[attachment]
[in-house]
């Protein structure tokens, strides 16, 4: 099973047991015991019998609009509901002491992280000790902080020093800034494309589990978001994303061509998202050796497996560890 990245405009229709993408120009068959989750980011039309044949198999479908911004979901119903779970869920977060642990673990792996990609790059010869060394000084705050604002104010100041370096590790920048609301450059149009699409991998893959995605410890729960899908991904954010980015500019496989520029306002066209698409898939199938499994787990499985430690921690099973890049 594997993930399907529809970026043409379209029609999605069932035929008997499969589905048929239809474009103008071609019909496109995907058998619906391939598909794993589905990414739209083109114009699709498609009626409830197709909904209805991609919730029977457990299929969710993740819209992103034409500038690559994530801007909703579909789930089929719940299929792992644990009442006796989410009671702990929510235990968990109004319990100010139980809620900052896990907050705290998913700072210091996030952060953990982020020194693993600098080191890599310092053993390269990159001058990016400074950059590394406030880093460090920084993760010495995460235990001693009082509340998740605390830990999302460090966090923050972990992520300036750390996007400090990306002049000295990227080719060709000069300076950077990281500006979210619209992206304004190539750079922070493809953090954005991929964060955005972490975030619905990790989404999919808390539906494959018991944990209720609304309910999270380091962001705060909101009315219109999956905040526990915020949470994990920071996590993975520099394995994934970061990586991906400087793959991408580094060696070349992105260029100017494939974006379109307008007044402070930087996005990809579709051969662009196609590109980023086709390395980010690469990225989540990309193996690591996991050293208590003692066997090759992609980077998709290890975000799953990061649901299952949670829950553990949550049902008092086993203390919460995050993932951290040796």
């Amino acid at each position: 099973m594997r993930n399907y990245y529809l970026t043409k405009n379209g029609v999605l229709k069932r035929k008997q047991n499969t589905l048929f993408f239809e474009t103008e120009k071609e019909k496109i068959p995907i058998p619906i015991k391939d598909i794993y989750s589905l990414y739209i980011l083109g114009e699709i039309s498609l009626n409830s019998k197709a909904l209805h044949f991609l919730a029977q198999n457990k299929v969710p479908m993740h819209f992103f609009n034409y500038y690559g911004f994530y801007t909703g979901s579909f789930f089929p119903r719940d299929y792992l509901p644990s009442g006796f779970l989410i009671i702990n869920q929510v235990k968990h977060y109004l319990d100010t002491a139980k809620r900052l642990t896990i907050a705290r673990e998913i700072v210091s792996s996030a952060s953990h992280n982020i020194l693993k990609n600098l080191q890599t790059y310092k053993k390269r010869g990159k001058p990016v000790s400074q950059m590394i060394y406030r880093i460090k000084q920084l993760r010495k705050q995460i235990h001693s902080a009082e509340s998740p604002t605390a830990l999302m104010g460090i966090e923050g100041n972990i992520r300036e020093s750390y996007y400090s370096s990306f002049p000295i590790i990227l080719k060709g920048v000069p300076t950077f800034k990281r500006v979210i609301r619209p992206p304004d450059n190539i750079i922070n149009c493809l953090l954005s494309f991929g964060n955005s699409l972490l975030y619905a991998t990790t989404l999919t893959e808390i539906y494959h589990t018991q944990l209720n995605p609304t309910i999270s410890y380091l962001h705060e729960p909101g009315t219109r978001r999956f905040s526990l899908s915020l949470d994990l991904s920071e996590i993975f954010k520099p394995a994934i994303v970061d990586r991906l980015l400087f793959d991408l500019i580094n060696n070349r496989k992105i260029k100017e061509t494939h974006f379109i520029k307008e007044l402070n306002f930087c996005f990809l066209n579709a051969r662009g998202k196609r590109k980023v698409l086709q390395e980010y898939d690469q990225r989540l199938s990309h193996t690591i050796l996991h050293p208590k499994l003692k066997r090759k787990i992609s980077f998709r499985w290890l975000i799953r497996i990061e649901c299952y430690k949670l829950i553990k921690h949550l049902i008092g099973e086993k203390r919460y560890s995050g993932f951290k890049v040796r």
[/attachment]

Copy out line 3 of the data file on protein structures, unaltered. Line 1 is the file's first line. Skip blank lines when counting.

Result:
């Amino acid at each position: 099973m594997r993930n399907y990245y529809l970026t043409k405009n379209g029609v999605l229709k069932r035929k008997q047991n499969t589905l048929f993408f239809e474009t103008e120009k071609e019909k496109i068959p995907i058998p619906i015991k391939d598909i794993y989750s589905l990414y739209i980011l083109g114009e699709i039309s498609l009626n409830s019998k197709a909904l209805h044949f991609l919730a029977q198999n457990k299929v969710p479908m993740h819209f992103f609009n034409y500038y690559g911004f994530y801007t909703g979901s579909f789930f089929p119903r719940d299929y792992l509901p644990s009442g006796f779970l989410i009671i702990n869920q929510v235990k968990h977060y109004l319990d100010t002491a139980k809620r900052l642990t896990i907050a705290r673990e998913i700072v210091s792996s996030a952060s953990h992280n982020i020194l693993k990609n600098l080191q890599t790059y310092k053993k390269r010869g990159k001058p990016v000790s400074q950059m590394i060394y406030r880093i460090k000084q920084l993760r010495k705050q995460i235990h001693s902080a009082e509340s998740p604002t605390a830990l999302m104010g460090i966090e923050g100041n972990i992520r300036e020093s750390y996007y400090s370096s990306f002049p000295i590790i990227l080719k060709g920048v000069p300076t950077f800034k990281r500006v979210i609301r619209p992206p304004d450059n190539i750079i922070n149009c493809l953090l954005s494309f991929g964060n955005s699409l972490l975030y619905a991998t990790t989404l999919t893959e808390i539906y494959h589990t018991q944990l209720n995605p609304t309910i999270s410890y380091l962001h705060e729960p909101g009315t219109r978001r999956f905040s526990l899908s915020l949470d994990l991904s920071e996590i993975f954010k520099p394995a994934i994303v970061d990586r991906l980015l400087f793959d991408l500019i580094n060696n070349r496989k992105i260029k100017e061509t494939h974006f379109i520029k307008e007044l402070n306002f930087c996005f990809l066209n579709a051969r662009g998202k196609r590109k980023v698409l086709q390395e980010y898939d690469q990225r989540l199938s990309h193996t690591i050796l996991h050293p208590k499994l003692k066997r090759k787990i992609s980077f998709r499985w290890l975000i799953r497996i990061e649901c299952y430690k949670l829950i553990k921690h949550l049902i008092g099973e086993k203390r919460y560890s995050g993932f951290k890049v040796r």